I felt that building a consultancy focused on these skills would likely be viable, but I wanted to test out that theory in the marketplace.  So the month of January was spent in research.  I asked everyone for their honest opinion about my ability to make a go of consulting, and asked for their advice on how to proceed.  I also assessed the available marketplace, and any potential competition.

In February, I summarized my research and the advice and suggestions I had received and then wrote out my business plan.  Then I quickly developed marketing collateral, which included a website, and various brochures on my services, focussed by certain industries.  In some instances, I pre-determined sub-services I thought would be most useful to various client bases and I organized my materials to highlight those areas.  With this support material in hand, I began to approach my defined marketplace.

Lesson Two: Be flexible with your plan.

I launched my new business with friends and family, sent a message out to business colleagues, and conducted a very small and carefully targeted mailing of my materials.  In short order I found that my services were in demand, although not necessarily for the sub-service areas I had anticipated.  This surprised me because I know my market well and that includes its weaknesses and areas where it can receive the greatest return on investment for improvement.  But ultimately I was running a business, not a school.  My job is to credibly and proficiently provide services within my areas of expertise that the client wants to purchase.  In time and as I build their trust, my intent is always to seek out ways to provide even greater value to them through new programs and services.  But patience is key.  My initial focus has been on demonstrating value in the areas in which they first seek me out.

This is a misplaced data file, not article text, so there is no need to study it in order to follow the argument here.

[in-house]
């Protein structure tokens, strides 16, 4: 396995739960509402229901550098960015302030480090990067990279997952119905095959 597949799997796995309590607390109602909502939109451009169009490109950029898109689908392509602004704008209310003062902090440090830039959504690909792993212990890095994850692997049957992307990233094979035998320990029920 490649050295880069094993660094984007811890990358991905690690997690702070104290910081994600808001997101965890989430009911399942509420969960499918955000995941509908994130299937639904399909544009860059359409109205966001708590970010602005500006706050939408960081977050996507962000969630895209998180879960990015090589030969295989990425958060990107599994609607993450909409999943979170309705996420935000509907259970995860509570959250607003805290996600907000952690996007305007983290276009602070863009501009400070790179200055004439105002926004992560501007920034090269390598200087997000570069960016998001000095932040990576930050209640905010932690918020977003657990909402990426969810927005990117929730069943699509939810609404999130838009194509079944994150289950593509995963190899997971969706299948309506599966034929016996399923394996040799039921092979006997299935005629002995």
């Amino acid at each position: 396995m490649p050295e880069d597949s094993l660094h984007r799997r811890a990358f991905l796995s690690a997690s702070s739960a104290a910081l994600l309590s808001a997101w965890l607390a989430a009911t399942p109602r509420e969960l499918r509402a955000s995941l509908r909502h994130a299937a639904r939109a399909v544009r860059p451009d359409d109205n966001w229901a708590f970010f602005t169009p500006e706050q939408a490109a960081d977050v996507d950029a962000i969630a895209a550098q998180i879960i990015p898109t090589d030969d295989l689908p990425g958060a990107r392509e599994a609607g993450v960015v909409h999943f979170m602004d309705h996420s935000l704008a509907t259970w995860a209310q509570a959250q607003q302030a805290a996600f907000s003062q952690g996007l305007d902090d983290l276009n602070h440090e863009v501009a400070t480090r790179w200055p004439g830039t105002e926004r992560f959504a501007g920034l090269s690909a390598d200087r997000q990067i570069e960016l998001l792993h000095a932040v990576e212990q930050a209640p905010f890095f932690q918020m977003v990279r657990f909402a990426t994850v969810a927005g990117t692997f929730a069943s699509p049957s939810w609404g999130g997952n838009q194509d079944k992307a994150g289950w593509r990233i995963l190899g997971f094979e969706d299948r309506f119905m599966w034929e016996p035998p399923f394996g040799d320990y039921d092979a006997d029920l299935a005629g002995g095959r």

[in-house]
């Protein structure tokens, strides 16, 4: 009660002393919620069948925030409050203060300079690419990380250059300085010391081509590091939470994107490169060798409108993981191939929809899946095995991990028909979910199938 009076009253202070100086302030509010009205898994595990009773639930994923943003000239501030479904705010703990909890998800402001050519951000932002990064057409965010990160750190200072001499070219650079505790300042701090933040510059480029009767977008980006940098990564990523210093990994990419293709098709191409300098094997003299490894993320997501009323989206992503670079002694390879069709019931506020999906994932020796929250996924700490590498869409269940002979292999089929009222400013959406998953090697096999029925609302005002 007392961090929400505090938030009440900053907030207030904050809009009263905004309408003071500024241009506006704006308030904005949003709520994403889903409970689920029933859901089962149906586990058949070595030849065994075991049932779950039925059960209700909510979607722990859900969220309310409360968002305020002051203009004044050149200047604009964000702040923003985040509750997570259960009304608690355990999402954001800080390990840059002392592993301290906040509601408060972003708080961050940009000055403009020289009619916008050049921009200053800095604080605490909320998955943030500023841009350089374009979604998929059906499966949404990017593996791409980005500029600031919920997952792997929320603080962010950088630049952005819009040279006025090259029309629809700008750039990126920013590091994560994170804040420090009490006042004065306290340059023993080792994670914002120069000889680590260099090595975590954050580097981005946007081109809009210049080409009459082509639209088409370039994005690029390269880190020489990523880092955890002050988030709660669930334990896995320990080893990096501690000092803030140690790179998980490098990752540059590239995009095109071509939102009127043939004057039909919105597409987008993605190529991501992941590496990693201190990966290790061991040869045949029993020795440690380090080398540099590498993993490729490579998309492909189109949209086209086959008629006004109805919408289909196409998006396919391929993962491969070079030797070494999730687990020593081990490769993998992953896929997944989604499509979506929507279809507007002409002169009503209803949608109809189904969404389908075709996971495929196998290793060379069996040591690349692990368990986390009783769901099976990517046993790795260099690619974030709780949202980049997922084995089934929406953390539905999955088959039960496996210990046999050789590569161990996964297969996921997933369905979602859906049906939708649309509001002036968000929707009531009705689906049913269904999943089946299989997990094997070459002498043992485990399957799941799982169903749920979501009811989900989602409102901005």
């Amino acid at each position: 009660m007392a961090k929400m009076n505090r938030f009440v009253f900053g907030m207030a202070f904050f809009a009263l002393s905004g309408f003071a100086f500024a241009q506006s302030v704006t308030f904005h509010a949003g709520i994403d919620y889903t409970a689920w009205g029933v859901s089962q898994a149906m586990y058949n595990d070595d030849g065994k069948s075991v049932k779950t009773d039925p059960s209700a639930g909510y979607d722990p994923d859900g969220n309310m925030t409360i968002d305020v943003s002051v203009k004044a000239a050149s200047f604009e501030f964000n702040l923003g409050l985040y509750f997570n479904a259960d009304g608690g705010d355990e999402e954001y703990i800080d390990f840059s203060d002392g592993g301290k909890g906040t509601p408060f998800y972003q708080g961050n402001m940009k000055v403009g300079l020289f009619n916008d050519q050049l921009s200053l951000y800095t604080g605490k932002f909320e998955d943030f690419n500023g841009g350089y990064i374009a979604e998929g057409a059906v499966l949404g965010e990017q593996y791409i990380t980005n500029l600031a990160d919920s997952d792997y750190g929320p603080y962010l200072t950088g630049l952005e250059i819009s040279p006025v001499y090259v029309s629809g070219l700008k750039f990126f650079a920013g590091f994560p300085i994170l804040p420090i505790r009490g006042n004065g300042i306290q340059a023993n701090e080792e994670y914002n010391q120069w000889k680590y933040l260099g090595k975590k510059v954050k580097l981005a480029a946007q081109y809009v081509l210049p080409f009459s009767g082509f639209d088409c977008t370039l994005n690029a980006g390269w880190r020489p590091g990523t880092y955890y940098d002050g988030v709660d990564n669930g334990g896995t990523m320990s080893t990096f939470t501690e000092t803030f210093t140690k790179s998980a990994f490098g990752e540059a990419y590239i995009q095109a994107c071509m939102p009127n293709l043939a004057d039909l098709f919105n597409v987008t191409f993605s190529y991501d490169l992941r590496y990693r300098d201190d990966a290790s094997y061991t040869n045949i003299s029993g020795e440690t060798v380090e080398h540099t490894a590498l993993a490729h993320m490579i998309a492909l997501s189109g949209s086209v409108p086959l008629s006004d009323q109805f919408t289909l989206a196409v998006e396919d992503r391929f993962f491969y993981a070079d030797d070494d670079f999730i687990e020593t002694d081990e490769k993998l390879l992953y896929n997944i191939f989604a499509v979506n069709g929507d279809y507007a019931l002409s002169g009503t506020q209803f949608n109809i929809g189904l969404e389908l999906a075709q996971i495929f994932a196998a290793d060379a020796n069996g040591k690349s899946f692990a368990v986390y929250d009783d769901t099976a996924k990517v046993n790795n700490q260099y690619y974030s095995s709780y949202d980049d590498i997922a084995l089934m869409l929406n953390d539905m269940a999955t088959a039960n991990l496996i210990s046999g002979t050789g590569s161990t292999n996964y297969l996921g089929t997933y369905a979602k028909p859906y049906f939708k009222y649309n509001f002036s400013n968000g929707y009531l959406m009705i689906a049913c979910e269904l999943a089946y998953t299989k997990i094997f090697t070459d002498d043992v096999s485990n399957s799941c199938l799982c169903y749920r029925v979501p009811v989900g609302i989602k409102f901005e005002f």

Lesson Three: Set assertive yet realistic goals.

My 2014 plan called for achievement of certain financial targets which I hit within three months, causing me to set a new financial target.  I was required to do this a total of three times before the end of the year.  Could I have simply declared a more aggressive goal at the beginning?  That would have been unwise.   Goals should be assertive, but not so over the top as to make us feel the target is impossible to achieve.  My ultimate goal might have seemed overwhelmingly distant in the early days, causing me to give up or lose momentum.   It is much better to set aspirational but reasonably achievable goals, and then to amend them throughout the year if need be.   You aren’t going to lose points for exceeding your dreams.  At the same time, ensure that the goals you have to strive for.  Don’t make your objectives so low that you could trip over them.